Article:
The following is excerpted from “The Anarchist’s Tool Chest,” by Christopher Schwarz.
“The Anarchist’s Tool Chest,” paints a world where woodworking tools are at the center of an ethical life filled with creating furniture that will last for generations. It makes the case that you can build almost anything with a kit of fewer than 50 high-quality tools, and it shows you how to select real working tools, regardless of their vintage or brand name.
“The Anarchist’s Tool Chest” will guide you in building a proper chest for your toolkit that follows the ancient rules that have been forgotten or ignored.
And it will make the argument that building a chest and filling it with the right tools just might be the best thing you can do to save our craft.
The first time I ever visited Frank Klausz, it was to shoot some photos for an article on dovetailing, for which he is a well-known savant. The photographer, Al Parrish, and I flew into Newark, N.J., late in the afternoon and Frank graciously insisted we come by his shop for a visit before the photo shoot the next day.
Frank’s Cabinet Shop is a large, clean and efficient commercial shop. The walls are covered in hand tools. Many are for display; many are for use. And the machinery is well cared for. After a tour and some chit-chat, the photographer asked Frank a question that took me by surprise, mostly for the fact that I don’t ask it myself more often.
“Frank,” Al asked, “what’s your favorite tool?”
Without hesitation, Frank started striding to the back of his shop. “Come,” he said. “I’ll show you.”
With Frank’s reputation as a dovetailing genius and his traditional training, I was expecting his answer to be some sort of traditional tool, perhaps something from his native Hungary, perhaps something handed down to him by his cabinetmaking father.
Nope. Not even close. Instead, we stopped at a stroke sander, a huge piece of industrial machinery. Frank launched into a speech about how much time this machine saved him. How much labor. And how he could use it to sand curved surfaces like no other machine.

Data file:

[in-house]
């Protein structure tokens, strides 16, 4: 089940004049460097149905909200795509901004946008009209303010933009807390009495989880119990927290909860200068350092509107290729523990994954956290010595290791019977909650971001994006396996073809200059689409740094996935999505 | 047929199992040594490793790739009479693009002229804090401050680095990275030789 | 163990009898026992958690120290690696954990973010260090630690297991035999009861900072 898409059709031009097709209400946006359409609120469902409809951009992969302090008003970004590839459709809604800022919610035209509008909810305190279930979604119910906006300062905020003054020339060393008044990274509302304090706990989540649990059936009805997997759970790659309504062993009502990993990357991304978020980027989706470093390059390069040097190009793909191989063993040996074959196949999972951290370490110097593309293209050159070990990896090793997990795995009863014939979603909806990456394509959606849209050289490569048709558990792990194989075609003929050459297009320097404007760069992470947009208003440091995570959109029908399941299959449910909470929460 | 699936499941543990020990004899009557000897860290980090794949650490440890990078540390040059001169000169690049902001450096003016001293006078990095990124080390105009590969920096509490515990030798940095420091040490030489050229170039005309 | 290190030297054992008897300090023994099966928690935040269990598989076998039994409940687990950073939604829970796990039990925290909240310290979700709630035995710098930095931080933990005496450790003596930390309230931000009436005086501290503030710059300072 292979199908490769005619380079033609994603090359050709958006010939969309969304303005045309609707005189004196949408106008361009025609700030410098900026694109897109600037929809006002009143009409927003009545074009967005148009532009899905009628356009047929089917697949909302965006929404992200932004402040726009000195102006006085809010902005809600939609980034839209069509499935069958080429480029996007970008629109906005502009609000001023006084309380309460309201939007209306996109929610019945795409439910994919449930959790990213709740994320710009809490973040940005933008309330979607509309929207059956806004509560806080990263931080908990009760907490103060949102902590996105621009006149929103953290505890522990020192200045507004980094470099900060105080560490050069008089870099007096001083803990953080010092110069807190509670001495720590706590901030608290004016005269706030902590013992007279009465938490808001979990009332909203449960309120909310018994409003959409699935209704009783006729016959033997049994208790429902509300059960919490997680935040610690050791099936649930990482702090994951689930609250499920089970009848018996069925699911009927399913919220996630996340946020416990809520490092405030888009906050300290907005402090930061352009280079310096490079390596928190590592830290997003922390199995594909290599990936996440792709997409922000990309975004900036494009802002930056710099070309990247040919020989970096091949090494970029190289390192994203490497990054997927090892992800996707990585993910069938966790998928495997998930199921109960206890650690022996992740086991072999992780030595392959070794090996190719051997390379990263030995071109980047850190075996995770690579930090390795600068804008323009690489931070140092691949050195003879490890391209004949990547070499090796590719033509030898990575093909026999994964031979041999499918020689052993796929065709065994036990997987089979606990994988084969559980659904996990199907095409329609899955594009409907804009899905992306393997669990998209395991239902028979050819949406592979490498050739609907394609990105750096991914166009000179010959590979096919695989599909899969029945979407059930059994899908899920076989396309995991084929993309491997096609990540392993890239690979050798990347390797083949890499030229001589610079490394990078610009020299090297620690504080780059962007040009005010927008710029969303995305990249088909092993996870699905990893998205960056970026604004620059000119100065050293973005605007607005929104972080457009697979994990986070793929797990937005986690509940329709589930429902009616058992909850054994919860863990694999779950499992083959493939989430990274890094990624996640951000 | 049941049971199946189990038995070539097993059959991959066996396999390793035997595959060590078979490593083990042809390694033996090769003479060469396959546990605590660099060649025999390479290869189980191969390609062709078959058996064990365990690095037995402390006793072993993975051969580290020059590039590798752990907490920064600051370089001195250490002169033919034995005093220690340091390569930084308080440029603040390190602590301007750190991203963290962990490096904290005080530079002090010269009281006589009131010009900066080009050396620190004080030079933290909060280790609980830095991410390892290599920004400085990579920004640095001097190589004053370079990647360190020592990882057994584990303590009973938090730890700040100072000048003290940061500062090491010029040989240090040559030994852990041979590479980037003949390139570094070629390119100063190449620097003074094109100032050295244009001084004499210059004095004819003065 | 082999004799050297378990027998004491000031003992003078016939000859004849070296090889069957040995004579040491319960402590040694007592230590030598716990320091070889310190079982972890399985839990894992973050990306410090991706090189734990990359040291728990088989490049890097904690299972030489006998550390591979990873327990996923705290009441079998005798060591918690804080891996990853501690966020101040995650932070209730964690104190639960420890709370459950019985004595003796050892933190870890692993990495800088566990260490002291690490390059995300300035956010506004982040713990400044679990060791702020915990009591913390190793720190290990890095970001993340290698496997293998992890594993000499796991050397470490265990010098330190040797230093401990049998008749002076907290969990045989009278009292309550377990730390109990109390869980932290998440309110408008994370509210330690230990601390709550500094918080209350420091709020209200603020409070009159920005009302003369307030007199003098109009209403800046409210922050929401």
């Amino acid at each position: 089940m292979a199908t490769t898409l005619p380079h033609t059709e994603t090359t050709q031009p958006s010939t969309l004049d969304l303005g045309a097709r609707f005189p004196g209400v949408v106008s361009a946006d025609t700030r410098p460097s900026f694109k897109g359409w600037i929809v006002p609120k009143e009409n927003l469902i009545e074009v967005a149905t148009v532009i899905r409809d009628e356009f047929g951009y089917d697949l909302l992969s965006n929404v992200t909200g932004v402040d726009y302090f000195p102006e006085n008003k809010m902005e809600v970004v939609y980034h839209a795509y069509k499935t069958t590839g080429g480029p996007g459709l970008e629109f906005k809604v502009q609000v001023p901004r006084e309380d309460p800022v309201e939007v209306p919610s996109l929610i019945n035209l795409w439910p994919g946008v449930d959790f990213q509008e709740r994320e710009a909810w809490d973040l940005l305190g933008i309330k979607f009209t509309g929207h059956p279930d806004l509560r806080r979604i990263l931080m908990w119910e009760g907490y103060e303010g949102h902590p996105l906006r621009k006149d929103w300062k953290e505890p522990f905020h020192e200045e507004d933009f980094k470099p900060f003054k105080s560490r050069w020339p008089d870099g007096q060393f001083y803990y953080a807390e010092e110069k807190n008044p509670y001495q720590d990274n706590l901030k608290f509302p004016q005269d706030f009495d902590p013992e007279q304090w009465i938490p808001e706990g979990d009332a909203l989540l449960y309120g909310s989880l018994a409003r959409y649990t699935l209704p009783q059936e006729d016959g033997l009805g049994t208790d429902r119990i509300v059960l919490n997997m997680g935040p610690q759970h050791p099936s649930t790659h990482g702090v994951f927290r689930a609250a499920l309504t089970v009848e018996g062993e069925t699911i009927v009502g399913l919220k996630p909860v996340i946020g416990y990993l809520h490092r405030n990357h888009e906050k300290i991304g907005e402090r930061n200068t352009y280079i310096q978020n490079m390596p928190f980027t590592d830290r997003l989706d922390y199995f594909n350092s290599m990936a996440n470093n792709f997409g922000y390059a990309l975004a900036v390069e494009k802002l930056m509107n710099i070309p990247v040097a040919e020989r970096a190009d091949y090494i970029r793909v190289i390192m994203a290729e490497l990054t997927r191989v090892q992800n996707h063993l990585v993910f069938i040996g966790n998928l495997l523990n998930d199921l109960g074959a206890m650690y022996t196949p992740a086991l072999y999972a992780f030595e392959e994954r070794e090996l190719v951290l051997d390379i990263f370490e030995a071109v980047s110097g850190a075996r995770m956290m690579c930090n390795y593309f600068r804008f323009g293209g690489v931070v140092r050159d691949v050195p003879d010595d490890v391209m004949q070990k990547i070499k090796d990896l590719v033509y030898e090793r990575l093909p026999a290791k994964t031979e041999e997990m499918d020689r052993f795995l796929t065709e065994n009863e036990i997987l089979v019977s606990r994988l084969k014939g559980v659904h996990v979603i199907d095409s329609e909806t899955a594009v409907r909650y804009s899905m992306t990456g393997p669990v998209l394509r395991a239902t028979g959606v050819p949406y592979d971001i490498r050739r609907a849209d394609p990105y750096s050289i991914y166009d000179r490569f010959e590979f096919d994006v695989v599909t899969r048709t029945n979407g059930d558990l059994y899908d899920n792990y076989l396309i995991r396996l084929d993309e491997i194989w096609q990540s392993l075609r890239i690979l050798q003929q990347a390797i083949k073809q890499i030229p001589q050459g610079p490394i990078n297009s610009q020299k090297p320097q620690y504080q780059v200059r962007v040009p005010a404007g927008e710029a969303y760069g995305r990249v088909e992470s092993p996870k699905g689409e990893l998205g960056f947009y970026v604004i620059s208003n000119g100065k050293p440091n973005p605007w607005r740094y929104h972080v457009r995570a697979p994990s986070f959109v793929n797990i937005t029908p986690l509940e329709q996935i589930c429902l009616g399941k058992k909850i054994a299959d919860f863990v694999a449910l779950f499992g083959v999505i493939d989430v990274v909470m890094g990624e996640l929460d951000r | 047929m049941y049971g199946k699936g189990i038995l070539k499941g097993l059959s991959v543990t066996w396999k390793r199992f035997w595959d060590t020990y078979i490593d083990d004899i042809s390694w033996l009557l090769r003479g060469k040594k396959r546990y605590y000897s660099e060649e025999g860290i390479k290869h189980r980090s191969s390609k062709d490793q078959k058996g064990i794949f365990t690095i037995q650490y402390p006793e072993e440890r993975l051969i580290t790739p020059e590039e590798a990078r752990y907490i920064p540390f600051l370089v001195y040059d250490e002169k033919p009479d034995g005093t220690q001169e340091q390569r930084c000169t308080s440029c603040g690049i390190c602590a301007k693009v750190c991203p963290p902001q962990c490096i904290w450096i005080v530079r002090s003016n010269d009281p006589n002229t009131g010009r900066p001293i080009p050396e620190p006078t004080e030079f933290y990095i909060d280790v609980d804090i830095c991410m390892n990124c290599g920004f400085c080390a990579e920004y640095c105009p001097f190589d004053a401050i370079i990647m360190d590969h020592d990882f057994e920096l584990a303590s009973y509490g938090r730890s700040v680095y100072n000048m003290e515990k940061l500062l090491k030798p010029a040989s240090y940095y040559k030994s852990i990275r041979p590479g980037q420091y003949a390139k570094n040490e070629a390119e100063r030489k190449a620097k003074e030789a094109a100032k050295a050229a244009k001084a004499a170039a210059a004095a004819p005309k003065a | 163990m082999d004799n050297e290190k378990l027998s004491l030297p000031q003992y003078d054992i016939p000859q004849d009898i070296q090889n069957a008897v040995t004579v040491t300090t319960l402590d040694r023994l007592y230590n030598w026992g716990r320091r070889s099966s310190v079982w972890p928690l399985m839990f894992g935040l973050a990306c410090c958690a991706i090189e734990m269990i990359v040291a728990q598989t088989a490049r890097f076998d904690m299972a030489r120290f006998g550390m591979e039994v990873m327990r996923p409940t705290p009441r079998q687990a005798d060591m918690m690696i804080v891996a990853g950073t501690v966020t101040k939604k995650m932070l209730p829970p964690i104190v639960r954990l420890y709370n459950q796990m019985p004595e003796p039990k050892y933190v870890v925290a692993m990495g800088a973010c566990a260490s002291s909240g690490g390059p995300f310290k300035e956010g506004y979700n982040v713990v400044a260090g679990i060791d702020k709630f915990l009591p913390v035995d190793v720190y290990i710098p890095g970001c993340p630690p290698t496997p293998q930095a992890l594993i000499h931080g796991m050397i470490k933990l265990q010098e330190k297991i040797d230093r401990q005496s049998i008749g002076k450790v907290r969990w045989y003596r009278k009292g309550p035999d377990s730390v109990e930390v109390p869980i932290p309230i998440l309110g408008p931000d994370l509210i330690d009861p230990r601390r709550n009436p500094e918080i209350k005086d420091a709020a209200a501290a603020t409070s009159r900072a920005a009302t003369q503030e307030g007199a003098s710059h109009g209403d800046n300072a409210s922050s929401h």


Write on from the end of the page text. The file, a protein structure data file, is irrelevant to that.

I was surprised, but only for a moment. Sometimes the personae of a person gets filtered through the media in a way that’s basically right but not quite the whole story. Frank loves his hand tools and is a master at hand-dovetailing because he teaches it everywhere he goes. But when it comes to the day-in-day-out work….
Machinery, when properly used, is like having some noisy apprentices. You have to always be the one in control. You have to know how to direct them. And you never ever let them take charge of the shop.
I use my machines to deal with rough stock. Dimensioning rough lumber by hand is time-consuming.
Doing it by machine is child’s play. Then I’ll use it for roughing out some of the joinery, including mortises, tenons and rabbets. Everything else gets done by hand because it is safer, more accurate, faster or looks better in the end.
As to buying machinery, I don’t have a lot to say for this book. I can cite model numbers and brand names by heart, but that won’t help you because the powered machinery business changes so fast that the information becomes outdated before you can get it into print. Heck, I’ve seen Black & Decker replace its line of cordless drills three times in a calendar year. That is just wrong.
But I can give you some helpful principles that never change when buying electric thingys.
- 1. Buy good brands. It sounds like a no-brainer. But so many woodworkers are such cheap wieners that they end up buying tools from discounters that have no track record. No-name tools always stink. I can say this because I’ve tested them. I’ve had routers flame out on me. Nail guns squirt oil all over my work. Miter saws that couldn’t cut straight.